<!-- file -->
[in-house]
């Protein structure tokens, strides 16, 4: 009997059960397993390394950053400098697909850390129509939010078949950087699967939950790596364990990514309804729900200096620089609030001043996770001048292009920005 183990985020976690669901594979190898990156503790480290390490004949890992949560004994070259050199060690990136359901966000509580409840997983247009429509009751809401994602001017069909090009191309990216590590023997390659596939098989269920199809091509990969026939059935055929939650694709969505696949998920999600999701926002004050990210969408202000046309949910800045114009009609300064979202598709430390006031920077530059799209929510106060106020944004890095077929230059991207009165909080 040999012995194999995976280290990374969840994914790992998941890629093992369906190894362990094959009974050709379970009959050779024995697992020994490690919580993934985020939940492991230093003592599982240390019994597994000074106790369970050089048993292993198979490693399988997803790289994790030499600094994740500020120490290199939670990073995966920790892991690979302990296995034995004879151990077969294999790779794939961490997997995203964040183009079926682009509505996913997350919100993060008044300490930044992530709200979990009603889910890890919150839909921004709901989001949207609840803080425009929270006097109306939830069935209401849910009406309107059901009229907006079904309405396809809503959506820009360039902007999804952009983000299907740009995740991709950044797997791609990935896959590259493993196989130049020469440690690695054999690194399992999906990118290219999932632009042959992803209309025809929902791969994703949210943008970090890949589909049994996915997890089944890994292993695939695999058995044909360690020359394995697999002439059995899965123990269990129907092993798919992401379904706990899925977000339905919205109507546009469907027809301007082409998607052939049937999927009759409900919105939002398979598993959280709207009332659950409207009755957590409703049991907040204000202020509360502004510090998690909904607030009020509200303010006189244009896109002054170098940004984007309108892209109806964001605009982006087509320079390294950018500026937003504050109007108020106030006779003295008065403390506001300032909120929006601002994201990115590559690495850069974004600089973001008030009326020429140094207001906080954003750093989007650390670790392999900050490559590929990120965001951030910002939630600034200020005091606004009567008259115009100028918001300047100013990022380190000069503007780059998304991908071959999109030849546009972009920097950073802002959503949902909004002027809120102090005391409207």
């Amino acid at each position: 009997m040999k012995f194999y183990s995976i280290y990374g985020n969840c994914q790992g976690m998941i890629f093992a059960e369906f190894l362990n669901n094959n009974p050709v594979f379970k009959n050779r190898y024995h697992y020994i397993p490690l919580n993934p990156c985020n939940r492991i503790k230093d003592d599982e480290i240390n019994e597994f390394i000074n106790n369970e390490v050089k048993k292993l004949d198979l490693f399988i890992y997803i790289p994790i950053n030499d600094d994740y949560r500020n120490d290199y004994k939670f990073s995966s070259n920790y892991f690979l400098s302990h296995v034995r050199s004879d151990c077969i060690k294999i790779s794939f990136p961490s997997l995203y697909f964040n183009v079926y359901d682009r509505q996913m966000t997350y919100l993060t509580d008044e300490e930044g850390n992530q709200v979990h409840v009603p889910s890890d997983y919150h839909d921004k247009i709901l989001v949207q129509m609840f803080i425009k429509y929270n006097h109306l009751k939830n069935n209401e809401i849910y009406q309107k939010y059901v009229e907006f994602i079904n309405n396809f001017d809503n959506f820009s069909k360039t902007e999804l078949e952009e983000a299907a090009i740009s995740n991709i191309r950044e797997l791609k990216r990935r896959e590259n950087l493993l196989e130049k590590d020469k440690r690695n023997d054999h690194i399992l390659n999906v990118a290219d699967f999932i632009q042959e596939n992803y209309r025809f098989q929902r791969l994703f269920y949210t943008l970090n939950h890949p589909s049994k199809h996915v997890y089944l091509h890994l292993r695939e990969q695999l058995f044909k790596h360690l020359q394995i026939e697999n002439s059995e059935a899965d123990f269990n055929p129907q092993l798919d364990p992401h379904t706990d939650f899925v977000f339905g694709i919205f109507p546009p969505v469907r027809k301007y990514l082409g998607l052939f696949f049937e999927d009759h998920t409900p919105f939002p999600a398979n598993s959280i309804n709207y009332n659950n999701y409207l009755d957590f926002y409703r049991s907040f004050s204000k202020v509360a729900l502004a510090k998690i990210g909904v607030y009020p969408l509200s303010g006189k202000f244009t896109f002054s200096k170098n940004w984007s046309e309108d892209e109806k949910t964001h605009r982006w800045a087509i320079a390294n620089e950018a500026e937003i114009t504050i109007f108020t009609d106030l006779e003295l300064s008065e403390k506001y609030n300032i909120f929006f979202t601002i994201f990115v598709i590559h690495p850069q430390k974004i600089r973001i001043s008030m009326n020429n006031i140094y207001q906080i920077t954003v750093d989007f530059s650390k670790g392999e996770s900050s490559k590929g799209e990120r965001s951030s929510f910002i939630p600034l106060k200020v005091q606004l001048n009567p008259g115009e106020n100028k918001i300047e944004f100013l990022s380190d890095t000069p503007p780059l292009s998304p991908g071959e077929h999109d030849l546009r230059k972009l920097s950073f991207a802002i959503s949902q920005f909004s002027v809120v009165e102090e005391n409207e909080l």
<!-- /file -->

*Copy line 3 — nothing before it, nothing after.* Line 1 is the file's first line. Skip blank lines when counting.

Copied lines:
């Amino acid at each position: 009997m040999k012995f194999y183990s995976i280290y990374g985020n969840c994914q790992g976690m998941i890629f093992a059960e369906f190894l362990n669901n094959n009974p050709v594979f379970k009959n050779r190898y024995h697992y020994i397993p490690l919580n993934p990156c985020n939940r492991i503790k230093d003592d599982e480290i240390n019994e597994f390394i000074n106790n369970e390490v050089k048993k292993l004949d198979l490693f399988i890992y997803i790289p994790i950053n030499d600094d994740y949560r500020n120490d290199y004994k939670f990073s995966s070259n920790y892991f690979l400098s302990h296995v034995r050199s004879d151990c077969i060690k294999i790779s794939f990136p961490s997997l995203y697909f964040n183009v079926y359901d682009r509505q996913m966000t997350y919100l993060t509580d008044e300490e930044g850390n992530q709200v979990h409840v009603p889910s890890d997983y919150h839909d921004k247009i709901l989001v949207q129509m609840f803080i425009k429509y929270n006097h109306l009751k939830n069935n209401e809401i849910y009406q309107k939010y059901v009229e907006f994602i079904n309405n396809f001017d809503n959506f820009s069909k360039t902007e999804l078949e952009e983000a299907a090009i740009s995740n991709i191309r950044e797997l791609k990216r990935r896959e590259n950087l493993l196989e130049k590590d020469k440690r690695n023997d054999h690194i399992l390659n999906v990118a290219d699967f999932i632009q042959e596939n992803y209309r025809f098989q929902r791969l994703f269920y949210t943008l970090n939950h890949p589909s049994k199809h996915v997890y089944l091509h890994l292993r695939e990969q695999l058995f044909k790596h360690l020359q394995i026939e697999n002439s059995e059935a899965d123990f269990n055929p129907q092993l798919d364990p992401h379904t706990d939650f899925v977000f339905g694709i919205f109507p546009p969505v469907r027809k301007y990514l082409g998607l052939f696949f049937e999927d009759h998920t409900p919105f939002p999600a398979n598993s959280i309804n709207y009332n659950n999701y409207l009755d957590f926002y409703r049991s907040f004050s204000k202020v509360a729900l502004a510090k998690i990210g909904v607030y009020p969408l509200s303010g006189k202000f244009t896109f002054s200096k170098n940004w984007s046309e309108d892209e109806k949910t964001h605009r982006w800045a087509i320079a390294n620089e950018a500026e937003i114009t504050i109007f108020t009609d106030l006779e003295l300064s008065e403390k506001y609030n300032i909120f929006f979202t601002i994201f990115v598709i590559h690495p850069q430390k974004i600089r973001i001043s008030m009326n020429n006031i140094y207001q906080i920077t954003v750093d989007f530059s650390k670790g392999e996770s900050s490559k590929g799209e990120r965001s951030s929510f910002i939630p600034l106060k200020v005091q606004l001048n009567p008259g115009e106020n100028k918001i300047e944004f100013l990022s380190d890095t000069p503007p780059l292009s998304p991908g071959e077929h999109d030849l546009r230059k972009l920097s950073f991207a802002i959503s949902q920005f909004s002027v809120v009165e102090e005391n409207e909080l």